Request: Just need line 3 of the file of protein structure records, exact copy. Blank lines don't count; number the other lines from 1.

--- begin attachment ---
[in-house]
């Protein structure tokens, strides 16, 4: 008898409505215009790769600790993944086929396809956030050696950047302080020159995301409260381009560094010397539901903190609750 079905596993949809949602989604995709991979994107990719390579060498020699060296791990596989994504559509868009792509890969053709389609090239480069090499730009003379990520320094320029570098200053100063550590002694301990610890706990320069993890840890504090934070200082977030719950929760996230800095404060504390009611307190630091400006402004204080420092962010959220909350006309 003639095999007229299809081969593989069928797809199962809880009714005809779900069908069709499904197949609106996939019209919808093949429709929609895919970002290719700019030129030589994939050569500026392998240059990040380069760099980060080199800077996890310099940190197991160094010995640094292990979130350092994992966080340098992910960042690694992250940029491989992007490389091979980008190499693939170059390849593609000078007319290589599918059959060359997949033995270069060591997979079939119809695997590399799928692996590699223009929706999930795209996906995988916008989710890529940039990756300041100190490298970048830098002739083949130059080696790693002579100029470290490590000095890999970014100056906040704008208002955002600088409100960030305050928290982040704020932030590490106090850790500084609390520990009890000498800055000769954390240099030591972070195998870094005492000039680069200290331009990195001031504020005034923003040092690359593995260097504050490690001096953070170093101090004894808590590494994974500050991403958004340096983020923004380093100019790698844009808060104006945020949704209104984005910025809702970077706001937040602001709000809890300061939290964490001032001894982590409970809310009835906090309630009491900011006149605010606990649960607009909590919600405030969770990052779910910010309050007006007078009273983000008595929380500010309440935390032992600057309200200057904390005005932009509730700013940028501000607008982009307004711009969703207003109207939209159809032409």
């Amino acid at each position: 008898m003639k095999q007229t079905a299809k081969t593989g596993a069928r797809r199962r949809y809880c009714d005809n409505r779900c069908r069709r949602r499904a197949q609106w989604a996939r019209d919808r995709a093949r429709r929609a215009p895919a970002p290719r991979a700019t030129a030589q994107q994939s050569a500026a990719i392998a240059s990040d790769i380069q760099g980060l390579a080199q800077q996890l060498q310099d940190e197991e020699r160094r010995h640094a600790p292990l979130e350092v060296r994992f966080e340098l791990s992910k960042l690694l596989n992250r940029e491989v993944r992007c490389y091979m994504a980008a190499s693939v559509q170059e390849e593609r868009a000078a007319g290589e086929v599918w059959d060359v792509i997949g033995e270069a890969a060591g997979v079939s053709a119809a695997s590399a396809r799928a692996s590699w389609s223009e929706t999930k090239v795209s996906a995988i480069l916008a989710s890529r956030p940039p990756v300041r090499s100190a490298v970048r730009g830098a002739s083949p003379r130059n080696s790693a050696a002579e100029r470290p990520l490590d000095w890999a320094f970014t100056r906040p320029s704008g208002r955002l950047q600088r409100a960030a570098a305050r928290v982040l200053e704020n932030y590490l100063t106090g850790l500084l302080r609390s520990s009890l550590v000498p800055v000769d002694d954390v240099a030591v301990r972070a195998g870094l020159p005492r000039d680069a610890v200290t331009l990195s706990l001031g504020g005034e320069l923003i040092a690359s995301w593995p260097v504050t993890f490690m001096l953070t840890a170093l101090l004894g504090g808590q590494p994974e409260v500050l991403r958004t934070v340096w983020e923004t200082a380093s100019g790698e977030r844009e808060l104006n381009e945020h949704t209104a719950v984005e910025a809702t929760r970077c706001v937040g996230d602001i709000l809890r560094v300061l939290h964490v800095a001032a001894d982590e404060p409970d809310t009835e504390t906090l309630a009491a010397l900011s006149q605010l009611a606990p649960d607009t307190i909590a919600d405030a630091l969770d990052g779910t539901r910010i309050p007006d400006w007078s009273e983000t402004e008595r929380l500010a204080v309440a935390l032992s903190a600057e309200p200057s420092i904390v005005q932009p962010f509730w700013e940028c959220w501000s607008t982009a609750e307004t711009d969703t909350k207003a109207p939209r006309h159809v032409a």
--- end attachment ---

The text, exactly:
């Amino acid at each position: 008898m003639k095999q007229t079905a299809k081969t593989g596993a069928r797809r199962r949809y809880c009714d005809n409505r779900c069908r069709r949602r499904a197949q609106w989604a996939r019209d919808r995709a093949r429709r929609a215009p895919a970002p290719r991979a700019t030129a030589q994107q994939s050569a500026a990719i392998a240059s990040d790769i380069q760099g980060l390579a080199q800077q996890l060498q310099d940190e197991e020699r160094r010995h640094a600790p292990l979130e350092v060296r994992f966080e340098l791990s992910k960042l690694l596989n992250r940029e491989v993944r992007c490389y091979m994504a980008a190499s693939v559509q170059e390849e593609r868009a000078a007319g290589e086929v599918w059959d060359v792509i997949g033995e270069a890969a060591g997979v079939s053709a119809a695997s590399a396809r799928a692996s590699w389609s223009e929706t999930k090239v795209s996906a995988i480069l916008a989710s890529r956030p940039p990756v300041r090499s100190a490298v970048r730009g830098a002739s083949p003379r130059n080696s790693a050696a002579e100029r470290p990520l490590d000095w890999a320094f970014t100056r906040p320029s704008g208002r955002l950047q600088r409100a960030a570098a305050r928290v982040l200053e704020n932030y590490l100063t106090g850790l500084l302080r609390s520990s009890l550590v000498p800055v000769d002694d954390v240099a030591v301990r972070a195998g870094l020159p005492r000039d680069a610890v200290t331009l990195s706990l001031g504020g005034e320069l923003i040092a690359s995301w593995p260097v504050t993890f490690m001096l953070t840890a170093l101090l004894g504090g808590q590494p994974e409260v500050l991403r958004t934070v340096w983020e923004t200082a380093s100019g790698e977030r844009e808060l104006n381009e945020h949704t209104a719950v984005e910025a809702t929760r970077c706001v937040g996230d602001i709000l809890r560094v300061l939290h964490v800095a001032a001894d982590e404060p409970d809310t009835e504390t906090l309630a009491a010397l900011s006149q605010l009611a606990p649960d607009t307190i909590a919600d405030a630091l969770d990052g779910t539901r910010i309050p007006d400006w007078s009273e983000t402004e008595r929380l500010a204080v309440a935390l032992s903190a600057e309200p200057s420092i904390v005005q932009p962010f509730w700013e940028c959220w501000s607008t982009a609750e307004t711009d969703t909350k207003a109207p939209r006309h159809v032409a």